Last weekend the G8 summit convened in Lecce, Italy to discuss how they plan to reverse the steps they’ve taken to rescue the world economy.
Among the concerns voiced were that Europe was not doing enough to stimulate their economies and they were not disclosing enough information concerning their own stress tests.
Let’s recall the beginning of this economic crisis through an unconventional example.
Imagine the world as one giant block full of homes. Each house represents a country and on this block, the biggest and most powerful house is the one called The United States of America.
Well, one day the United States discovered one of its beams was falling apart. Finding this odd and unusual, the U.S decided to call in inspectors and have them look over the house.
The news they received was devastating.
According to their inspectors, the house’s entire foundation was built using beams of the worse quality. They advised the U.S to fix their house from the ground up or their house would eventually collapse. Fearing they would lose their precious home, the U.S decided to hire the best contractors available and spend whatever resources they needed to spend in order to reconstruct their home.
Their neighbors were terribly angry when they heard this news because the market value of their homes depended largely on the value of the U.S’s house. Due to the inspectors’ news, the U.S lost a large portion of their own market value, and consequently so did their neighbors.
This problem seemed to be contagious because their neighbor soon began to experience problems with their own beams as well. In order to evaluate the situation, they called their own inspectors.
Their news was similar to that of the U.S’s.
While their problems weren’t as grave as the United States, the inspectors did advise them to address their problems before they got worse. The neighbors readily agreed.
While some neighbors were willing to invest a lot of money to reconstruct their houses, others went about their problems a different way.
Europe decided to replace what was absolutely vital and let everything else go about its course. They didn’t want their well earned money to be spent on what they called “unnecessary fixes.”
Days turned into weeks, weeks into months, and eventually about 2 years passed by.
Now, everything seems to be back on track. The U.S is starting to feel that their house is finally coming along and many of their neighbors feel the same way about their own houses.
They are worried about Europe though.
You see, a couple of days ago they all called back their inspectors to do what they called a “stress test”, which essentially tests the foundation of their respective houses.
Many countries, including the U.S, got reassuring news.
They were told that although their houses weren’t completely redone yet, they were on the right track. This allowed all the homeowners to release a sigh of relief.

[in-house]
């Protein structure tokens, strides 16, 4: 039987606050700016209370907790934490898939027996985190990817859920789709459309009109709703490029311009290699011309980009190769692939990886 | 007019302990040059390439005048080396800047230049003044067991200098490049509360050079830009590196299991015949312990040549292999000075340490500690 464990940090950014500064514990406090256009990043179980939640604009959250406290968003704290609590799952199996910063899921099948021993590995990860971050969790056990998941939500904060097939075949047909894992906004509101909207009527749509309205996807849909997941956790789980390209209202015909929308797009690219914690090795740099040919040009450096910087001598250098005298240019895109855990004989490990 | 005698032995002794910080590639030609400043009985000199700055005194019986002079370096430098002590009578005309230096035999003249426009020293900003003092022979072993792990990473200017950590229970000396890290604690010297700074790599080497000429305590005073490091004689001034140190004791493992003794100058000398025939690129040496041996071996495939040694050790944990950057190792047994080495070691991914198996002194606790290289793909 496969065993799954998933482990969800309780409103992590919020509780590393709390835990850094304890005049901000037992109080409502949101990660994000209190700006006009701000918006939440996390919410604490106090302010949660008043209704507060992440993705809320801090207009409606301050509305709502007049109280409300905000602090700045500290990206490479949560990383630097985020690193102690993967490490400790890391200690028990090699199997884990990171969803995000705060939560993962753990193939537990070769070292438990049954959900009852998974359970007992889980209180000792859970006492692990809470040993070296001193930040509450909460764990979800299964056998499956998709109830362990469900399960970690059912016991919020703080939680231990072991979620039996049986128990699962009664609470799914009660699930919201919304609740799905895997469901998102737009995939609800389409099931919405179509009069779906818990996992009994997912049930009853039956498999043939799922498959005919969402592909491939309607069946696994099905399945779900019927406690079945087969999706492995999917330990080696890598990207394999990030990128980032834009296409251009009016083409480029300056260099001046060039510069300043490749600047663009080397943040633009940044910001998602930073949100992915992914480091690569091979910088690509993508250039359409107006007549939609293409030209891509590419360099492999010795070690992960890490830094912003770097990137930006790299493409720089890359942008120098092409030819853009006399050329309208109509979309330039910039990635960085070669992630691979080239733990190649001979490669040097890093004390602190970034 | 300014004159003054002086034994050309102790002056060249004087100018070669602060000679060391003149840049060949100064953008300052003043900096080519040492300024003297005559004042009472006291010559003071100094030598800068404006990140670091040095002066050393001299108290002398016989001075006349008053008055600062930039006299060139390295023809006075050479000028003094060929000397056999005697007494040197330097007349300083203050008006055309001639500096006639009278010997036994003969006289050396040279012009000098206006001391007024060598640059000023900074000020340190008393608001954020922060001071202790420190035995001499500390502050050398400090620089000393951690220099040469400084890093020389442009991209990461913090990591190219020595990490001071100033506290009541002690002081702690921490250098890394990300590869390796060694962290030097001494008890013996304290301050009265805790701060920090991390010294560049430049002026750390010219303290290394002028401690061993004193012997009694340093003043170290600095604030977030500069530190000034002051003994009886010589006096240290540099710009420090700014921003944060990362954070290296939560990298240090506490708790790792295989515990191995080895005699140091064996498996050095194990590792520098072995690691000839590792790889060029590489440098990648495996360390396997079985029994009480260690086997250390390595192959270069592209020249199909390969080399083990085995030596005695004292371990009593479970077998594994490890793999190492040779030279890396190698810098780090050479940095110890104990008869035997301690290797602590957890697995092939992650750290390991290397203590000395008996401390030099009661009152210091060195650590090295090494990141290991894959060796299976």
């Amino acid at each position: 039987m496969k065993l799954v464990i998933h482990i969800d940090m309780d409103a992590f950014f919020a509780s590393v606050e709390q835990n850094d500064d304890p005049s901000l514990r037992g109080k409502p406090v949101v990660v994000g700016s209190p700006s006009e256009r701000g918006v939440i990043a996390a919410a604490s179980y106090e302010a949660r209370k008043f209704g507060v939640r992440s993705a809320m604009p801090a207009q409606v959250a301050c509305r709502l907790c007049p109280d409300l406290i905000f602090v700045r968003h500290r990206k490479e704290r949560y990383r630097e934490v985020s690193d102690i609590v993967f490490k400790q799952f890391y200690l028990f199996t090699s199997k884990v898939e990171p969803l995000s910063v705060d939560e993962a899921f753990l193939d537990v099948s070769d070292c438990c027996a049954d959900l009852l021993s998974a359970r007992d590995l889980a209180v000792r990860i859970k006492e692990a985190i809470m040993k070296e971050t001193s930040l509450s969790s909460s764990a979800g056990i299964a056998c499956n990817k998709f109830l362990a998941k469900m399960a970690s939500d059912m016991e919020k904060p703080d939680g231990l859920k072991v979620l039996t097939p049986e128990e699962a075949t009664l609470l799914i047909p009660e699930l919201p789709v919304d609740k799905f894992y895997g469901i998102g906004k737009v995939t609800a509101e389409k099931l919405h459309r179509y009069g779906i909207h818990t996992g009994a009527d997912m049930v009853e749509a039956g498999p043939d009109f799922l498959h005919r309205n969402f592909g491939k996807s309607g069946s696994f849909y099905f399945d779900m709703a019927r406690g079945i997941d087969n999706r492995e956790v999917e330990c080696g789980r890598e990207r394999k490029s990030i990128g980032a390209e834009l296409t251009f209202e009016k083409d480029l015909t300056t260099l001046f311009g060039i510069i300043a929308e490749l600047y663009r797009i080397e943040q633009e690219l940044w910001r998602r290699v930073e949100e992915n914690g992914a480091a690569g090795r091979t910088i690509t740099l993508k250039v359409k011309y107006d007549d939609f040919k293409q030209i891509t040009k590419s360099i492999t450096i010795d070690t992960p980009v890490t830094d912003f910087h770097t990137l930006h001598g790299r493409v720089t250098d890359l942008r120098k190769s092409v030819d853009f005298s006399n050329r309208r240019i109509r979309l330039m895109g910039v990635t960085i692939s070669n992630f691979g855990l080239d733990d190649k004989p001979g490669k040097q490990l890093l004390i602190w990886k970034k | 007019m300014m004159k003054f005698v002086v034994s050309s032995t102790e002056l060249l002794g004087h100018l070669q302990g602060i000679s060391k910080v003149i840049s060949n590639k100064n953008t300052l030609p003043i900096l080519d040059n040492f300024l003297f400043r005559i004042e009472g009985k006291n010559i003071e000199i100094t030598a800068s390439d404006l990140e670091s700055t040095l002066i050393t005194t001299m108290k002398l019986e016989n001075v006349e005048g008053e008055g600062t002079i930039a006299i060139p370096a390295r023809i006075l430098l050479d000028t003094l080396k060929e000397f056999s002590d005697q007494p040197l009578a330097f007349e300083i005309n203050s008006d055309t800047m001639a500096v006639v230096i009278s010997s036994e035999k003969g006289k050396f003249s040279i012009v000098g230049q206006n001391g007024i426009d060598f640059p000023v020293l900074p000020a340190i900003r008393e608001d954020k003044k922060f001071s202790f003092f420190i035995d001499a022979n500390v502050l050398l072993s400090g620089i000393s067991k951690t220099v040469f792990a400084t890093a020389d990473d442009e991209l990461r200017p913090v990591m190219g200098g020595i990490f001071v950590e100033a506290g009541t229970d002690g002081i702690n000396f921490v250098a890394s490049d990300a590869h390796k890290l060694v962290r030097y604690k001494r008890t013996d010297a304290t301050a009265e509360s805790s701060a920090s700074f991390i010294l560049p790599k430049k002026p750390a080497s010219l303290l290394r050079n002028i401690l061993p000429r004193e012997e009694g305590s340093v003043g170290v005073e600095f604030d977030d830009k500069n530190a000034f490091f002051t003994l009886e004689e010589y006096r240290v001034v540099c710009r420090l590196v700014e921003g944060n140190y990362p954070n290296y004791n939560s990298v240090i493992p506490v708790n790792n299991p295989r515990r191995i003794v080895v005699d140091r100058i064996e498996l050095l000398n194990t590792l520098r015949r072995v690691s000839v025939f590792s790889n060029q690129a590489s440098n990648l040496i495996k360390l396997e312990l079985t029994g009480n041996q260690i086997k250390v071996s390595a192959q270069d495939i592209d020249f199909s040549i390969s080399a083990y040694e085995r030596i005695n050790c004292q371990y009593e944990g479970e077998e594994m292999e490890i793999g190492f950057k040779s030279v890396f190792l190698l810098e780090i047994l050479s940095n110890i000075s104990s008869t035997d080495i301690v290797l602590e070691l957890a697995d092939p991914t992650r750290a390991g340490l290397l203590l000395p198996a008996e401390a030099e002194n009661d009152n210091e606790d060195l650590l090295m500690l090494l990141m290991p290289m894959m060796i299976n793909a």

To celebrate, they all decided to have a party and discuss their results with one another. When it was Europe’s turn to discuss their results, they decided that their results were not pertinent. The neighbors told Europe that they had a right to know because their results could affect their recoveries.
Europe still said no.
Now, all the neighbors are wondering if Europe’s decision to keep their results private could hamper their own market value rebounds.
If we come back to the real world, we see that this is the question many countries are asking themselves. During the G8 summit, Canadian Finance Minister Jim Flaherty vocalized his frustration with Europe. He said that he didn’t believe Europe wasn’t attacking their economic crisis as strongly as they should. Also, other finance ministers raised concerns over Europe’s refusal to publicize their stress tests. Europe argues that their institutions are too diverse to test under one standard and that by publishing their results they could be harming the recovery.
Could Europe’s decision to do less to fix their economic crisis and their decision to stay silent on their “stress test” results really harm the world’s recovery, but more importantly, our own recovery?
The euro is already down 11% against the pound this year and IMF predicts that may need to write down more than $500 billion over the next year. With problems like these on the horizon, it’s no wonder countries around the world are worried the fragile economic recovery may be in danger.
The U.S has recently reported that consumer confidence is up, jobless claims and foreclosures are down, and the dollar has gained some strength. Russia has said that it has confidence in the dollar and that it will not seek a reserve currency.
We are on a slow track that is finally going in the right direction but Europe’s resistance towards transparency may destroy this delicate road.
Only time will tell.